Featured Videos

  1. How To Simplify Designs And Maximize SWaP-C With Positive Gain Slope Amplifiers

    A common problem in wideband systems is the roll-off of components as they go higher in frequencies. Christopher Gregoire from Custom MMIC discusses how to simplify the designs for these wideband systems, and maximize SWaP-C in all applications with the use of positive gain slope amplifiers.

  2. The Future Of RF System Amplifier Architectures

    Engineers are often challenged with the limited linearity associated with high power amplifiers. So where do these issues get solved? Instead of using traditional solutions like adding waveform generators or multiple broadband amplifiers, new super-linear amplifier technologies will be able to reduce harmonics, eliminate the external filter and its insertion loss, and save on time and money. Watch this video with George Bollendorf from Empower RF to learn more about what this new amplifier architecture will look like, as well as the benefits it will offer for many different applications.

  3. Product Video: 1-Port VNA Solutions For Multi-Port Measurements

    This afternoon at IMS 2018, Brian Walker from Copper Mountain Technologies illustrates the use of 1-port VNAs to make multi-port measurements for LTE and 5G applications that have multiple antennas and frequencies in one package.

  4. 5G Testing: Challenges And Solutions

    With 5G evolving to higher frequencies, engineers are often challenged with the density and phase stability in newly designed products. Chris Cox of W. L. Gore & Associates discusses these challenges and present us with a number of possible testing solutions.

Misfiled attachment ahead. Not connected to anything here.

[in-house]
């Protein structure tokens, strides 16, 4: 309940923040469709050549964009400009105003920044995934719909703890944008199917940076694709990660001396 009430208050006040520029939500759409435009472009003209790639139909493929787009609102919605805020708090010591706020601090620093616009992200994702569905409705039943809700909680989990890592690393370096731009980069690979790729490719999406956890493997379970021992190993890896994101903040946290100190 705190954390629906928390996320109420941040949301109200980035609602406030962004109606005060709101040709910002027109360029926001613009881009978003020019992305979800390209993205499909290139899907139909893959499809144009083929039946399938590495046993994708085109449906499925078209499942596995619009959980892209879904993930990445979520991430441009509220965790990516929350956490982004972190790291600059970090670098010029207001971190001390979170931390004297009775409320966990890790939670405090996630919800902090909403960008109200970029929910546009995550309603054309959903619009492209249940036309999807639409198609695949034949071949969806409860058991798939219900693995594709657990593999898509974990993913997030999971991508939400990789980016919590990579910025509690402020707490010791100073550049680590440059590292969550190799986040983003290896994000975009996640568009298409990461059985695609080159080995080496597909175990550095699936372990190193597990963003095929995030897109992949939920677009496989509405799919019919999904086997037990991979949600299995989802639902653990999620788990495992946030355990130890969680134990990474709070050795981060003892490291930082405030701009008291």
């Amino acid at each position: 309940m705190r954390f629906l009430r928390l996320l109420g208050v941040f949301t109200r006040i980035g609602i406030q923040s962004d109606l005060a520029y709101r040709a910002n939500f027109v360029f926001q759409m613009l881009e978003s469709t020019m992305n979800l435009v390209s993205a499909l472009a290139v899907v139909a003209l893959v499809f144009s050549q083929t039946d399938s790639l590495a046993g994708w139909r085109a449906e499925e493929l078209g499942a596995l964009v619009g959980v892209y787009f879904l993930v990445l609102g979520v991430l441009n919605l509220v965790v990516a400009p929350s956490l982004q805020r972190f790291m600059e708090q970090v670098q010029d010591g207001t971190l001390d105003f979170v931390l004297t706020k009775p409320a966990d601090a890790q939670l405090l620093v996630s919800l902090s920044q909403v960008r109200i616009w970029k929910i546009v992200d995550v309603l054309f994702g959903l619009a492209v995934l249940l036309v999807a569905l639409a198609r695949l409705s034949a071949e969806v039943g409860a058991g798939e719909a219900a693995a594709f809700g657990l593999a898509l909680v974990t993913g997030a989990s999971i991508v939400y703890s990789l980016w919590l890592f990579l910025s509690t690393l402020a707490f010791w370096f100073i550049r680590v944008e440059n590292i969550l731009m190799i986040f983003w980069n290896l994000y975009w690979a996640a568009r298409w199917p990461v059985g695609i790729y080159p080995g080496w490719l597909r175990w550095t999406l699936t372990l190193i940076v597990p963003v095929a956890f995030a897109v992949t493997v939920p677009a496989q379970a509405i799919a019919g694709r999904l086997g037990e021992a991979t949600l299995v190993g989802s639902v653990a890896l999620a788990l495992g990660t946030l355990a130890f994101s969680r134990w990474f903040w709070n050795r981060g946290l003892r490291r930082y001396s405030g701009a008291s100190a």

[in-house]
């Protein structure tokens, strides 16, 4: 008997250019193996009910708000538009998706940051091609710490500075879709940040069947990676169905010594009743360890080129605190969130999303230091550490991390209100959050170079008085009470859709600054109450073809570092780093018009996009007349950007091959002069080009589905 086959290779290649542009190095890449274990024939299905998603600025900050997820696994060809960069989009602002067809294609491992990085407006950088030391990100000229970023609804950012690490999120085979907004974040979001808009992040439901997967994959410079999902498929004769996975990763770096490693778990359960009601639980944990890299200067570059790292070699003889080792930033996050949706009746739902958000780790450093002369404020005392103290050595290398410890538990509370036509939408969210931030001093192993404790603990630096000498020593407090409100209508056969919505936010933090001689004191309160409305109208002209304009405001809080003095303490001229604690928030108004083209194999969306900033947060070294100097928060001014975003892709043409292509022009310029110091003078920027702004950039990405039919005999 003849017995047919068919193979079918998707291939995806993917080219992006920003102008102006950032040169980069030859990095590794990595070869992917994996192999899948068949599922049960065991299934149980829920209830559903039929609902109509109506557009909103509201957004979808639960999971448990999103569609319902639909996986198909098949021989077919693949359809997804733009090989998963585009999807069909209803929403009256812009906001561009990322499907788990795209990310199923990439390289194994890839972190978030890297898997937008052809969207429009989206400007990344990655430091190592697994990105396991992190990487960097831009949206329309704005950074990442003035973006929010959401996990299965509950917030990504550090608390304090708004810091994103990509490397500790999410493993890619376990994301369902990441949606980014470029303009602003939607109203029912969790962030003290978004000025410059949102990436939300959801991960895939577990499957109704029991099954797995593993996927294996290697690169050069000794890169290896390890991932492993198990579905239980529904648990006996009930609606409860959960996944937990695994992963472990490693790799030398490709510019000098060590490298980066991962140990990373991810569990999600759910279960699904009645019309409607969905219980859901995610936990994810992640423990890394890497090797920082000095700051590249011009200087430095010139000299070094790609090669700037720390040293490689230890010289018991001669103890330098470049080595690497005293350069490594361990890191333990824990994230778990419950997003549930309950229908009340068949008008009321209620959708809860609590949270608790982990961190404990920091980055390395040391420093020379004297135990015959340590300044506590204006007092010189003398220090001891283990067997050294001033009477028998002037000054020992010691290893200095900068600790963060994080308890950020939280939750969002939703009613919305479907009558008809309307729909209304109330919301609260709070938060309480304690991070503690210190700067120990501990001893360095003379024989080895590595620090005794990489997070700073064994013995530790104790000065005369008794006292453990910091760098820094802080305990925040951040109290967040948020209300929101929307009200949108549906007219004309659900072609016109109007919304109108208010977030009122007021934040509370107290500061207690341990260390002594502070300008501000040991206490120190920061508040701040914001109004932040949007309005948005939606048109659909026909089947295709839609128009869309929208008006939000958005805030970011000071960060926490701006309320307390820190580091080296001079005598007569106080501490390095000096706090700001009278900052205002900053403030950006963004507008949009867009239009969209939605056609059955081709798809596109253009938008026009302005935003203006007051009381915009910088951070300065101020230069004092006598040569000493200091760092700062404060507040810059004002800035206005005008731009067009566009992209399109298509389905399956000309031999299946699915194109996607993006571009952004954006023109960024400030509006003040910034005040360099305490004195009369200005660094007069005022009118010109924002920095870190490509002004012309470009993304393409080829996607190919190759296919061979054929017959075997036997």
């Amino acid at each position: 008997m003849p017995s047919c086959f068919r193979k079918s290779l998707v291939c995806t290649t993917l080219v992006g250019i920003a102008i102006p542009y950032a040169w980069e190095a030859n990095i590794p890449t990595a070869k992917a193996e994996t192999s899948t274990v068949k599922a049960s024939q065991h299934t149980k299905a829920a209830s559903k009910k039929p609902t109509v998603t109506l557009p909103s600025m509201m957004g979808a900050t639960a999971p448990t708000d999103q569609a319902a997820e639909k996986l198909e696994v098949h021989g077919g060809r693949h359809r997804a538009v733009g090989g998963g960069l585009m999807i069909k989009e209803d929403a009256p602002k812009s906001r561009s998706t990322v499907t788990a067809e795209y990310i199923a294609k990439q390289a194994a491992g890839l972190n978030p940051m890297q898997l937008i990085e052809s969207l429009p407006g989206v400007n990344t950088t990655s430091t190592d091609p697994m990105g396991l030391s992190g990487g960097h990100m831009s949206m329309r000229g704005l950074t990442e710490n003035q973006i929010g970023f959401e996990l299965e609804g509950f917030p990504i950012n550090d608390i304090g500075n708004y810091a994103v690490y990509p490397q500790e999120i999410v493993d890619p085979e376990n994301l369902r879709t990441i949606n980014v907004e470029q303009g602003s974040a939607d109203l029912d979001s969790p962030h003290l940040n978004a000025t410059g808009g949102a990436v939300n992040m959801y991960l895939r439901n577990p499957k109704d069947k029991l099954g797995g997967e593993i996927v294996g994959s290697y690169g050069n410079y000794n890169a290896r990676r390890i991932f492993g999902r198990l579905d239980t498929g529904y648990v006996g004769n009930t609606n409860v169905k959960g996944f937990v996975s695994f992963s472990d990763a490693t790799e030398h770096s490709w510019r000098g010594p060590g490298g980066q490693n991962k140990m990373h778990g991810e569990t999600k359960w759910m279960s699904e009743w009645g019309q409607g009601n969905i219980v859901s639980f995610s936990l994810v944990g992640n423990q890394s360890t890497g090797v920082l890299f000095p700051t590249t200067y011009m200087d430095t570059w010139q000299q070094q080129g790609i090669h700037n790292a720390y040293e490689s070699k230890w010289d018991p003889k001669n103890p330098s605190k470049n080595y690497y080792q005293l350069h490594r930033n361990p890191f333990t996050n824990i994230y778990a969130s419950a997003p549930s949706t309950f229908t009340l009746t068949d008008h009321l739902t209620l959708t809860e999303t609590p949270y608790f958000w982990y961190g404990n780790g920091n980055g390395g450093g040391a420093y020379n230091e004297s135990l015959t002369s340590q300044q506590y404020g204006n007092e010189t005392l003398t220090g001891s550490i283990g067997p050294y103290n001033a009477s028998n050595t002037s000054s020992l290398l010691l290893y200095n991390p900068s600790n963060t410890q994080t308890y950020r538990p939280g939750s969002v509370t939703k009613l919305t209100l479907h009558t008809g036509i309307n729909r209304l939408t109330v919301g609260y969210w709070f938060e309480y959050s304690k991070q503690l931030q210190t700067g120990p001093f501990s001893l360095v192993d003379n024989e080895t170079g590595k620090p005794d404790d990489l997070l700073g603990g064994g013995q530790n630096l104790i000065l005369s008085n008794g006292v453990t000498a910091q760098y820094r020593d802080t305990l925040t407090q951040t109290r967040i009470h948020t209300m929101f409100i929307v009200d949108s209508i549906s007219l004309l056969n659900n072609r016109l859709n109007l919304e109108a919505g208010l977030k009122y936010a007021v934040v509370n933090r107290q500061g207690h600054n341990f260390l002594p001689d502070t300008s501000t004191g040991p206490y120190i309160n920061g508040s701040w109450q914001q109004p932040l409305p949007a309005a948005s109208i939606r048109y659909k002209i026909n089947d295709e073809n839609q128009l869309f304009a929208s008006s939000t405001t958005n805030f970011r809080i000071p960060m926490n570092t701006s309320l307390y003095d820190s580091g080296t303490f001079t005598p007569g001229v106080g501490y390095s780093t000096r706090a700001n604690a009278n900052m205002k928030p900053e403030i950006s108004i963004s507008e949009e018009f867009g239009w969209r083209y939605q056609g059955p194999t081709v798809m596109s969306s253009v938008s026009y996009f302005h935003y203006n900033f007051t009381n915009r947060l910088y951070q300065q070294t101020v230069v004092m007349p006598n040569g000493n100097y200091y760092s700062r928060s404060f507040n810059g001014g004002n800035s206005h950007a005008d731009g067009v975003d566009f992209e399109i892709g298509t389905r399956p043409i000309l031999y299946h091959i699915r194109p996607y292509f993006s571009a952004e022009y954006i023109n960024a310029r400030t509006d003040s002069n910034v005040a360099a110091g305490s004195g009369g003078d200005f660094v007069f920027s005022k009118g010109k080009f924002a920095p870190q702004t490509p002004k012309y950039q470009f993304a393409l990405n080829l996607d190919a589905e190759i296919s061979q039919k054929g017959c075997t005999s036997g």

5. Product Video: Component Testing Solutions For 5G Applications

    Lawrence Wilson and Richard Pieciak from Rohde & Schwarz introduce the SMW Signal Generator and FSW Spectral Analyzer as high-performance component testing solutions for 5G NR signals in all frequency ranges. Watch the video for more information on these solutions.

  6. How To Simulate Throughput For A New Device Design

    Many engineers want to know how to calculate the throughput for a new antenna design, especially for 5G applications. Jeff Barney from Remcom walked us through the process of simulating the antenna element, modeling the channel propagation, and calculating the throughput modulation. Check out the video for more in-depth information, as well as a specific example of measuring the throughput of WiFi in a house.

  7. Measuring Inter-Pulse Noise In Radar Amplifiers

    To start off our second day here at IMS 2018, George Solomon from Communications & Power Industries (CPI), Beverly Microwave Division presents a technique for measuring inter-pulse noise within radar amplifiers. Ideally, an amplifier would have no inter-pulse noise measured to KTB of -174 dBm/Hz. Check out the video to learn how to make sure this measurement happens.

  8. Vibration Induced Phase Noise In Ovenized Oscillators

    Many RF applications use phase noise as the determining factor of a system’s performance. In our last video today at IMS 2018, Mel Mehert from MtronPTI discusses how to reduce vibration sensitivity on an OCXO, and showed us an illustration of phase noise of the XO55310 100 MHz Evibe OCXO.

  9. How To Increase Range Extension For Military And Commercial Communication Systems

    From military to commercial applications, engineers are always looking to extend the ranges of their current communications systems, whether that means in technical radios, datalinks on UAVs, or telemetry on a manned aircraft. Jarred Lawler from NuWaves at IMS 2018 presents a number of ways to extend range, including improvements in the antenna, MIMO capabilities, and power amplification.

  10. Efficient Antenna Design Process For Wireless, Wearable, And Implantable Devices

    C.J. Reddy from Altair talked to us today about efficient antenna design processes for wireless, wearable, and implantable devices using Altair FEKO simulation software. Check out the video for the advantages in using simulation software with as low computational electromagnetics (CEM) as possible when modeling devices to work well while in contact with the human body.